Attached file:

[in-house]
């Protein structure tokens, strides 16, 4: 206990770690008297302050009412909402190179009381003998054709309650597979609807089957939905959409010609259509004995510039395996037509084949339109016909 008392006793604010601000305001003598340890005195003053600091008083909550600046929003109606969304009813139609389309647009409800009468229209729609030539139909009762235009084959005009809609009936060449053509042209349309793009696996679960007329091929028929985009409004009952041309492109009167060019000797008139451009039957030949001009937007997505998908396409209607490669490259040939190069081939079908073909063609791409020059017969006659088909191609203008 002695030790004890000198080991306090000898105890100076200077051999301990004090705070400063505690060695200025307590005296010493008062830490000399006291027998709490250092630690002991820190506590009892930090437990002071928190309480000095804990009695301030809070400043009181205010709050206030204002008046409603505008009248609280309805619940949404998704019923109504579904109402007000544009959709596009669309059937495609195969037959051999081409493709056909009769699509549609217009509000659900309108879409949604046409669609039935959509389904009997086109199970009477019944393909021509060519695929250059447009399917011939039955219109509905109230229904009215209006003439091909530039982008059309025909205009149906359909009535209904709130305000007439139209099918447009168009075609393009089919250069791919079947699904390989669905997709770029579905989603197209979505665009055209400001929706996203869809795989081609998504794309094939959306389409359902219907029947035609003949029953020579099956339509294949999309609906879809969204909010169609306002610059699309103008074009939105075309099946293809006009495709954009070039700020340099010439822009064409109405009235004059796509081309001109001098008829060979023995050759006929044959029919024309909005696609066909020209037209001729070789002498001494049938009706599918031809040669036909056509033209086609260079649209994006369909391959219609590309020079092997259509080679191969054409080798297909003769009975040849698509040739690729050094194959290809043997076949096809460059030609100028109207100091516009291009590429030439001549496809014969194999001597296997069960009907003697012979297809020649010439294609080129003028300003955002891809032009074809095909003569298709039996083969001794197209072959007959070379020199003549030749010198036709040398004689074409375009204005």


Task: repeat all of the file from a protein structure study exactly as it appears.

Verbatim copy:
[in-house]
């Protein structure tokens, strides 16, 4: 206990770690008297302050009412909402190179009381003998054709309650597979609807089957939905959409010609259509004995510039395996037509084949339109016909 008392006793604010601000305001003598340890005195003053600091008083909550600046929003109606969304009813139609389309647009409800009468229209729609030539139909009762235009084959005009809609009936060449053509042209349309793009696996679960007329091929028929985009409004009952041309492109009167060019000797008139451009039957030949001009937007997505998908396409209607490669490259040939190069081939079908073909063609791409020059017969006659088909191609203008 002695030790004890000198080991306090000898105890100076200077051999301990004090705070400063505690060695200025307590005296010493008062830490000399006291027998709490250092630690002991820190506590009892930090437990002071928190309480000095804990009695301030809070400043009181205010709050206030204002008046409603505008009248609280309805619940949404998704019923109504579904109402007000544009959709596009669309059937495609195969037959051999081409493709056909009769699509549609217009509000659900309108879409949604046409669609039935959509389904009997086109199970009477019944393909021509060519695929250059447009399917011939039955219109509905109230229904009215209006003439091909530039982008059309025909205009149906359909009535209904709130305000007439139209099918447009168009075609393009089919250069791919079947699904390989669905997709770029579905989603197209979505665009055209400001929706996203869809795989081609998504794309094939959306389409359902219907029947035609003949029953020579099956339509294949999309609906879809969204909010169609306002610059699309103008074009939105075309099946293809006009495709954009070039700020340099010439822009064409109405009235004059796509081309001109001098008829060979023995050759006929044959029919024309909005696609066909020209037209001729070789002498001494049938009706599918031809040669036909056509033209086609260079649209994006369909391959219609590309020079092997259509080679191969054409080798297909003769009975040849698509040739690729050094194959290809043997076949096809460059030609100028109207100091516009291009590429030439001549496809014969194999001597296997069960009907003697012979297809020649010439294609080129003028300003955002891809032009074809095909003569298709039996083969001794197209072959007959070379020199003549030749010198036709040398004689074409375009204005």